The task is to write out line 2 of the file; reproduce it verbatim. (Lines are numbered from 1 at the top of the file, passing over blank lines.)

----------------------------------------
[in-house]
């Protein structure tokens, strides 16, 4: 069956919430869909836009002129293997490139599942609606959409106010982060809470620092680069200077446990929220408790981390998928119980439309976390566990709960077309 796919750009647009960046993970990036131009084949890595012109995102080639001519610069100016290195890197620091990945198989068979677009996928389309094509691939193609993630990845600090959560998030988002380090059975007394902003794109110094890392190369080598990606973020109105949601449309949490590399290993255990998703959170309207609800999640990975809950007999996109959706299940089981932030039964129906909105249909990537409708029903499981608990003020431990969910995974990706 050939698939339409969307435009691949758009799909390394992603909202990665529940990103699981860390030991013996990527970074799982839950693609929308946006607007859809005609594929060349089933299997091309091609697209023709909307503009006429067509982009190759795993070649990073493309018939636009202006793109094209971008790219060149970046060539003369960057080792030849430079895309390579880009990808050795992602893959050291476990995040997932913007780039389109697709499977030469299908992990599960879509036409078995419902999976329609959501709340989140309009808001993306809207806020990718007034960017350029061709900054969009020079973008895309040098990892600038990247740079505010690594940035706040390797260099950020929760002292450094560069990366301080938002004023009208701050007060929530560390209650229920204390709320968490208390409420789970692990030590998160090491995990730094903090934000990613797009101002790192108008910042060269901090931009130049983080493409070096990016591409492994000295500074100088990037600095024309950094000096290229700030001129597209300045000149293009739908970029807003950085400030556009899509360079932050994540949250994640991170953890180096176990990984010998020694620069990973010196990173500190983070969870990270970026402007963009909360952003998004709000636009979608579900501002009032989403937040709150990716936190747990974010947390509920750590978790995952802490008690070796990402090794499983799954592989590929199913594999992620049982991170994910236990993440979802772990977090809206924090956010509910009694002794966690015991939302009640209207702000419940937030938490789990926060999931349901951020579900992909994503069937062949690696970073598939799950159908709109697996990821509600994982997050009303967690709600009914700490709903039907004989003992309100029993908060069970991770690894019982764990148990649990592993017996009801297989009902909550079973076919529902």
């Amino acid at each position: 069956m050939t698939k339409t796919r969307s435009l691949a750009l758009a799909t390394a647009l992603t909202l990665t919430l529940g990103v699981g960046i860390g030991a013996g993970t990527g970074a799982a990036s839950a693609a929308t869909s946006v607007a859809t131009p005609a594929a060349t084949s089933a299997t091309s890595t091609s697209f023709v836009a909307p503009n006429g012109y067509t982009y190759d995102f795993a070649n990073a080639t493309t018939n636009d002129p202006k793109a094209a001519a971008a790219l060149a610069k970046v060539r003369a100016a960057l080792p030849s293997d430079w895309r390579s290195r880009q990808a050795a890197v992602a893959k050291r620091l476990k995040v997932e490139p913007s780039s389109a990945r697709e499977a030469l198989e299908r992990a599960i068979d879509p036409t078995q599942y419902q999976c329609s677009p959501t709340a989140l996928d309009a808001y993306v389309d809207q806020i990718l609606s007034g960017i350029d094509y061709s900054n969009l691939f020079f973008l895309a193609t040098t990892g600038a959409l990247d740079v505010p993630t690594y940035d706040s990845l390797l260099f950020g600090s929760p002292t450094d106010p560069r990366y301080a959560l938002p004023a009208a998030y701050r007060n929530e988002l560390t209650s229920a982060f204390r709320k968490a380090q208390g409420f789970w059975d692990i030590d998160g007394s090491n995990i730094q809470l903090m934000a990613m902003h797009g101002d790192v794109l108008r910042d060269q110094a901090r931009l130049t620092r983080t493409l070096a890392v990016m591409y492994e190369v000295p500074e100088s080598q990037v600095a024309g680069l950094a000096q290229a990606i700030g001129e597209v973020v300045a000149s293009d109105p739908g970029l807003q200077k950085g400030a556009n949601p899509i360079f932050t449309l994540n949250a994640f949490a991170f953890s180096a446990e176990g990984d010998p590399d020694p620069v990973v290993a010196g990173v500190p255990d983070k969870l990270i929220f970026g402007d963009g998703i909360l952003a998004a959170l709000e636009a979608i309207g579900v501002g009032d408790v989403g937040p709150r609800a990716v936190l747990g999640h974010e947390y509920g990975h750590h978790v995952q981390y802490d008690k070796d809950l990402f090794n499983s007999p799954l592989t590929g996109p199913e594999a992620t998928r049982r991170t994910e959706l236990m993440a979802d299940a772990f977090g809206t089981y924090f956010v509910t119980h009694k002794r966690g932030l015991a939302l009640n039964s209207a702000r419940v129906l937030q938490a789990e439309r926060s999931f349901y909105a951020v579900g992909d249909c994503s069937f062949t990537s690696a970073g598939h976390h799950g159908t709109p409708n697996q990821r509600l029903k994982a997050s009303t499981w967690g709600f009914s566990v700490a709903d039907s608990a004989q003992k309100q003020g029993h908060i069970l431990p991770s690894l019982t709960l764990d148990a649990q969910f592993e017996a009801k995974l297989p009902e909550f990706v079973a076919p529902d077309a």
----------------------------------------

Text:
């Protein structure tokens, strides 16, 4: 069956919430869909836009002129293997490139599942609606959409106010982060809470620092680069200077446990929220408790981390998928119980439309976390566990709960077309 796919750009647009960046993970990036131009084949890595012109995102080639001519610069100016290195890197620091990945198989068979677009996928389309094509691939193609993630990845600090959560998030988002380090059975007394902003794109110094890392190369080598990606973020109105949601449309949490590399290993255990998703959170309207609800999640990975809950007999996109959706299940089981932030039964129906909105249909990537409708029903499981608990003020431990969910995974990706 050939698939339409969307435009691949758009799909390394992603909202990665529940990103699981860390030991013996990527970074799982839950693609929308946006607007859809005609594929060349089933299997091309091609697209023709909307503009006429067509982009190759795993070649990073493309018939636009202006793109094209971008790219060149970046060539003369960057080792030849430079895309390579880009990808050795992602893959050291476990995040997932913007780039389109697709499977030469299908992990599960879509036409078995419902999976329609959501709340989140309009808001993306809207806020990718007034960017350029061709900054969009020079973008895309040098990892600038990247740079505010690594940035706040390797260099950020929760002292450094560069990366301080938002004023009208701050007060929530560390209650229920204390709320968490208390409420789970692990030590998160090491995990730094903090934000990613797009101002790192108008910042060269901090931009130049983080493409070096990016591409492994000295500074100088990037600095024309950094000096290229700030001129597209300045000149293009739908970029807003950085400030556009899509360079932050994540949250994640991170953890180096176990990984010998020694620069990973010196990173500190983070969870990270970026402007963009909360952003998004709000636009979608579900501002009032989403937040709150990716936190747990974010947390509920750590978790995952802490008690070796990402090794499983799954592989590929199913594999992620049982991170994910236990993440979802772990977090809206924090956010509910009694002794966690015991939302009640209207702000419940937030938490789990926060999931349901951020579900992909994503069937062949690696970073598939799950159908709109697996990821509600994982997050009303967690709600009914700490709903039907004989003992309100029993908060069970991770690894019982764990148990649990592993017996009801297989009902909550079973076919529902």